Starting Your Non-Profit
Starting a non-profit is an exciting time, but it's important to remember your mission. Arkansas allows two or more people to create an informal nonprofit entity by simply agreeing among themselves to act for a nonprofit purpose. Although this is a legal entity, you'll have more credibility if you incorporate as a nonprofit. Incorporating may offer you better legal protection as well. You can form a non-profit for charitable, educational, social, literary, scientific and other reasons. However, your company should not benefit any particular person when meeting these goals. This last point is very important if you intend to apply for tax-exempt status under section 501(c)(3) of the Internal Revenue Code, as it's a requirement of the Code.
Creating a Mission Statement
Preparing a mission statement will help you stay on point when you're creating your non-profit. A mission statement clarifies your goals and explains how you plan to meet them. As a guideline, describe what, where, when and how your non-profit's purpose will be met, as well as who is going help your non-profit meet it. It may take a few tries to narrow your ambitions down into a workable plan.
Requirements and Mandatory Forms for Creating a Nonprofit
When you incorporate as a nonprofit in Arkansas, you must file Articles of Incorporation with the state. At a minimum, this document should include the following
- Your nonprofit's name.
- How long your nonprofit will last. This can be "perpetual."
- Whether your nonprofit is a public benefit, mutual benefit or religious organization.
- The address of your principal place of business.
- The name and address of a registered agent.
- The names and addresses of your initial board. You should have at least three directors.
- The names and addresses of all incorporators.
- A statement indicating whether your nonprofit will have members.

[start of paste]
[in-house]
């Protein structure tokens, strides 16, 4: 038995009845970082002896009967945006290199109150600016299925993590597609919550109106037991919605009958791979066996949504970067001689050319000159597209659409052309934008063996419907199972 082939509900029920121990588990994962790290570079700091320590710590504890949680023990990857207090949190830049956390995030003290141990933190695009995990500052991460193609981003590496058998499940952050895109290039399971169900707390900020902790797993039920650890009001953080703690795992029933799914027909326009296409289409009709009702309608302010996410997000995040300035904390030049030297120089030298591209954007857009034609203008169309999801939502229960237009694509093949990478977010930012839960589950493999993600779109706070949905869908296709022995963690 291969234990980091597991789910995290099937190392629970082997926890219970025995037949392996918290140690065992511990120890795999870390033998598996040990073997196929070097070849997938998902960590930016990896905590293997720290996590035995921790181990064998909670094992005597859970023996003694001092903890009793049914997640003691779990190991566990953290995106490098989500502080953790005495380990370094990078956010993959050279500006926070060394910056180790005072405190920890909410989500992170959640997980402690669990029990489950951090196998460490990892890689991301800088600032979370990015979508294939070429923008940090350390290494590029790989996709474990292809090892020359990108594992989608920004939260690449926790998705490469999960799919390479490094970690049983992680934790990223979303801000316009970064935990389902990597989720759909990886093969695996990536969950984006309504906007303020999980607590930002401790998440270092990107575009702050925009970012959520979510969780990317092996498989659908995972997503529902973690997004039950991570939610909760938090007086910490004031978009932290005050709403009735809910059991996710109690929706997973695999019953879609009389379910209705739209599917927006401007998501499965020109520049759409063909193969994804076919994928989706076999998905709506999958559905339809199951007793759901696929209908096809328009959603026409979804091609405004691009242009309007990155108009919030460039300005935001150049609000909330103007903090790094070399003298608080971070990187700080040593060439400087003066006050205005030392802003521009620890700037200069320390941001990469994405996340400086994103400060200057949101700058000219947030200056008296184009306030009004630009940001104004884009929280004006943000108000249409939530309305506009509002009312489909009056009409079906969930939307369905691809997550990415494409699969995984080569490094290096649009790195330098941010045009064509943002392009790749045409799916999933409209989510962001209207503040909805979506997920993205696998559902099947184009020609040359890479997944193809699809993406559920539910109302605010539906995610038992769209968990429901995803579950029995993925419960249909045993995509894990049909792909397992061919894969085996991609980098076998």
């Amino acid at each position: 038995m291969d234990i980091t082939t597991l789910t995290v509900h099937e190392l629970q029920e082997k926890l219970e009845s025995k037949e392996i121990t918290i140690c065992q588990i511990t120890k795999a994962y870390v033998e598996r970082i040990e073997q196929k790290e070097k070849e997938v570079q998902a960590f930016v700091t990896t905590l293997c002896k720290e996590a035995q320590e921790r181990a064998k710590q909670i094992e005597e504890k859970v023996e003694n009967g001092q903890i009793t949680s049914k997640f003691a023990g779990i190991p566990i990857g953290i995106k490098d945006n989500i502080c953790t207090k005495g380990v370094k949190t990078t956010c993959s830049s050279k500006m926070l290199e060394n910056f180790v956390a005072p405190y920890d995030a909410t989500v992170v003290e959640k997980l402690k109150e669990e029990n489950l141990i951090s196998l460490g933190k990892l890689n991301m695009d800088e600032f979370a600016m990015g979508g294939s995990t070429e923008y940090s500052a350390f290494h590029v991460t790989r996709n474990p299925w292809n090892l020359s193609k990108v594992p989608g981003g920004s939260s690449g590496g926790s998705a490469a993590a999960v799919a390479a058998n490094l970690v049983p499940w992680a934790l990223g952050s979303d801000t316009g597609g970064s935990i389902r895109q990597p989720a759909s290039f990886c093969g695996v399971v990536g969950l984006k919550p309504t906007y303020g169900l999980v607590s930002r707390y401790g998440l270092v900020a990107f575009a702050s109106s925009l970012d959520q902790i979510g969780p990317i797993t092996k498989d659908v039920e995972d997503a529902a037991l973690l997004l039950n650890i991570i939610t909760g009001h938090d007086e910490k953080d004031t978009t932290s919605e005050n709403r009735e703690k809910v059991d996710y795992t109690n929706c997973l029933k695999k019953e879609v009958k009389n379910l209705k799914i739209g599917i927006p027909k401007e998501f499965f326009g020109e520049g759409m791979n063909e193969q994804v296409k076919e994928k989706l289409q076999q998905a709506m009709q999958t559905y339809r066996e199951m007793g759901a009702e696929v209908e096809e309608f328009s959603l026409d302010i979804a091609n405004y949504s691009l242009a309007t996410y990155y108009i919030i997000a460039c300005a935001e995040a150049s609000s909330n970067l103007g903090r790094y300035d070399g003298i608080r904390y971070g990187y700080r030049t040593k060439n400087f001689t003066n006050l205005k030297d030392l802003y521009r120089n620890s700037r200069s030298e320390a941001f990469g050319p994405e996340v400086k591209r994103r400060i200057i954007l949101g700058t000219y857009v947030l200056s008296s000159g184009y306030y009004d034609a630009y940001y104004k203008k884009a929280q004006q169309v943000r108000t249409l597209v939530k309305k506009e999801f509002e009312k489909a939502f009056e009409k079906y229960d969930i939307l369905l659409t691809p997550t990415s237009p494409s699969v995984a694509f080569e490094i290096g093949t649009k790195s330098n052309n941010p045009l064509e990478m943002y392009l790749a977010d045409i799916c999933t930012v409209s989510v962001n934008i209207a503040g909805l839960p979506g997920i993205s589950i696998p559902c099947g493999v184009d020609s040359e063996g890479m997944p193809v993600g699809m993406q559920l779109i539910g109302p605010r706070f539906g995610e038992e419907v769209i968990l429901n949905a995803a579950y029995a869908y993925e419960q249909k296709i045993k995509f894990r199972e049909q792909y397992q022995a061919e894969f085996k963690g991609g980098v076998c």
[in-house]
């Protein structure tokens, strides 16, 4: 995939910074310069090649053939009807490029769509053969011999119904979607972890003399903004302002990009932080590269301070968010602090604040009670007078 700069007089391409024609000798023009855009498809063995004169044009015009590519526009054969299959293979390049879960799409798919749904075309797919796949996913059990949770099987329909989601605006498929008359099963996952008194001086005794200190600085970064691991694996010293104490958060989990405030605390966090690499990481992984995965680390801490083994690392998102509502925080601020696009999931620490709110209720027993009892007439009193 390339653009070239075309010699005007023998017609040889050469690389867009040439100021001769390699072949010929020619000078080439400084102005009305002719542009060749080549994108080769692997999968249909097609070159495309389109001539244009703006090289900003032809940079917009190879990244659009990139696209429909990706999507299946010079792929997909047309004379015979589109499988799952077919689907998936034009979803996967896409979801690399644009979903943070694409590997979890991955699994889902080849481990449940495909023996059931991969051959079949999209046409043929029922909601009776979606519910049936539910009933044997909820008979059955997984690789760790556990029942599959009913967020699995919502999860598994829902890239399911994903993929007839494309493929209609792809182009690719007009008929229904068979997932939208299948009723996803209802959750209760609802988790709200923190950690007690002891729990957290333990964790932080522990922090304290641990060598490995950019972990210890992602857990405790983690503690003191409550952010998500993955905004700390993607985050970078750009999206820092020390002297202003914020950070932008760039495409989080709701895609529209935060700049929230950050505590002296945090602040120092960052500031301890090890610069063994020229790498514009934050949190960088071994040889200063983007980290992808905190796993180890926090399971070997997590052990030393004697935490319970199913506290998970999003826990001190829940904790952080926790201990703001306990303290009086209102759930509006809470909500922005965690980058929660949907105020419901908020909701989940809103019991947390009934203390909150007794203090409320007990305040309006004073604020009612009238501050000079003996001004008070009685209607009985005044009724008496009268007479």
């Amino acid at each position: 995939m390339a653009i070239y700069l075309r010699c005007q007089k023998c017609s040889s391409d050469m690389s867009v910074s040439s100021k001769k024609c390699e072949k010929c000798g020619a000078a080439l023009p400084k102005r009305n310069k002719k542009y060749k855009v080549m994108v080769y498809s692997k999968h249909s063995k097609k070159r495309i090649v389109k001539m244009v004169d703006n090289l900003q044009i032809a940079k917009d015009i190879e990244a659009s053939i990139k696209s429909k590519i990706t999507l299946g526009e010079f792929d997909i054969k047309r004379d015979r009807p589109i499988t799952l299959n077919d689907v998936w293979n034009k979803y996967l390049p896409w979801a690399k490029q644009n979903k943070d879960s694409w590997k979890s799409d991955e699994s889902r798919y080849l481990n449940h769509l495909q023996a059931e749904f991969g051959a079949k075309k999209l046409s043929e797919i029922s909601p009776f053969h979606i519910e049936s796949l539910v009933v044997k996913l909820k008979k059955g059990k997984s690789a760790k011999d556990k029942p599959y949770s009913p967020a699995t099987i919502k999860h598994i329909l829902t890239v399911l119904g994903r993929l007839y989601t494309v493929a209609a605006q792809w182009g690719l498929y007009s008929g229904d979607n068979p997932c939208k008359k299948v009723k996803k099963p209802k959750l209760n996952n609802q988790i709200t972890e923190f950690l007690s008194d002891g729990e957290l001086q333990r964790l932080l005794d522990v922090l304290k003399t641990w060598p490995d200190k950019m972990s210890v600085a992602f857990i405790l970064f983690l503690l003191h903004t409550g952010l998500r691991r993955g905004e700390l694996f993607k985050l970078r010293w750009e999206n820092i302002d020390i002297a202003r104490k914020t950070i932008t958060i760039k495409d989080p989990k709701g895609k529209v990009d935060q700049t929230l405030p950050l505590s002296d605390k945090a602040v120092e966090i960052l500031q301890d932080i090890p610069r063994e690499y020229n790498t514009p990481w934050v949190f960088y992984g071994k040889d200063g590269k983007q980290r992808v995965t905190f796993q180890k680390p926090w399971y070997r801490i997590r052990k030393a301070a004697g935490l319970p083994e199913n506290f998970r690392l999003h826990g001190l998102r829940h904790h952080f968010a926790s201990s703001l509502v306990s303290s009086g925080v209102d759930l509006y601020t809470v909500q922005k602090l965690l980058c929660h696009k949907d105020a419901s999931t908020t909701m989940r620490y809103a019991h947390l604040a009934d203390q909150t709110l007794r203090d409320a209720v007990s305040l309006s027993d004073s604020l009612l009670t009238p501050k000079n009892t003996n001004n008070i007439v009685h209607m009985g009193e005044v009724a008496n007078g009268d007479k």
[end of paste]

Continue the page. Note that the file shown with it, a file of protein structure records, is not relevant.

- How assets will be distributed to other nonprofits, if yours stops operating.
How to Retain Your Nonprofit Status
Arkansas has guidelines for retaining nonprofit status, and the federal government also has rules for maintaining tax-exempt status.
Your nonprofit must make an annual disclosure to the Secretary of State by Aug. 1 of each year. It should also file a copy of its tax information returns with the Attorney General. This form is due by May 15 if you operate on a calendar year, or within six months after the end of your fiscal year.
Your not for profit corporation must follow many of the same procedures and keep many of the same records as a for-profit corporation. Accurate records protect both your liability and tax-exempt status. All records should be easily accessible for review.
- Keep corporate records books. Include your Articles of Incorporation, bylaws, policies, meeting minutes and tax exempt filing paperwork. If you have voting members, include their names and addresses.
- Record all financial transactions appropriately. Keep copies of all receipts for reimbursement.
There are also some special rules that apply to non-profits:
- Do not make loans to any of your directors or officers.
- Do not issue shares of stock or pay out dividends or other shares of income to members, directors or officers.
- If it's required based on your annual gross receipts, file a Return of Organization Exempt from Income Tax form with the IRS each year.
- Income from commercial activities not related to your charitable purpose is taxable. These activities could jeopardize your non-profit status if they make up a substantial portion of your business.
What it Costs to Form an Arkansas Non-Profit
When you incorporate as a non-profit in Arkansas, you must pay a state filing fee. This fee is currently $50.
If you apply for 501(c)(3) status, the IRS charges $400 for organizations with revenues of $10,000 or less and $800 for all others.
Arkansas & National Nonprofit Resources
Arkansas Secretary of State: The Secretary of State offers general information about nonprofits. You can also file your Articles of Incorporation online.
Legal Guide for Arkansas Nonprofit and Volunteer Organizations (PDF): This booklet explains the basics of both Arkansas and federal regulations for nonprofit corporations.
Arkansas Small Business and Technology Development Center: The Arkansas Small Business and Technology Development Center offers helpful information for finding grants.
USA.gov for Nonprofits: USA.gov for Nonprofits has a variety of services for nonprofits.
This article contains general legal information and does not contain legal advice. Rocket Lawyer is not a law firm or a substitute for an attorney or law firm. The law is complex and changes often. For legal advice, please ask a lawyer.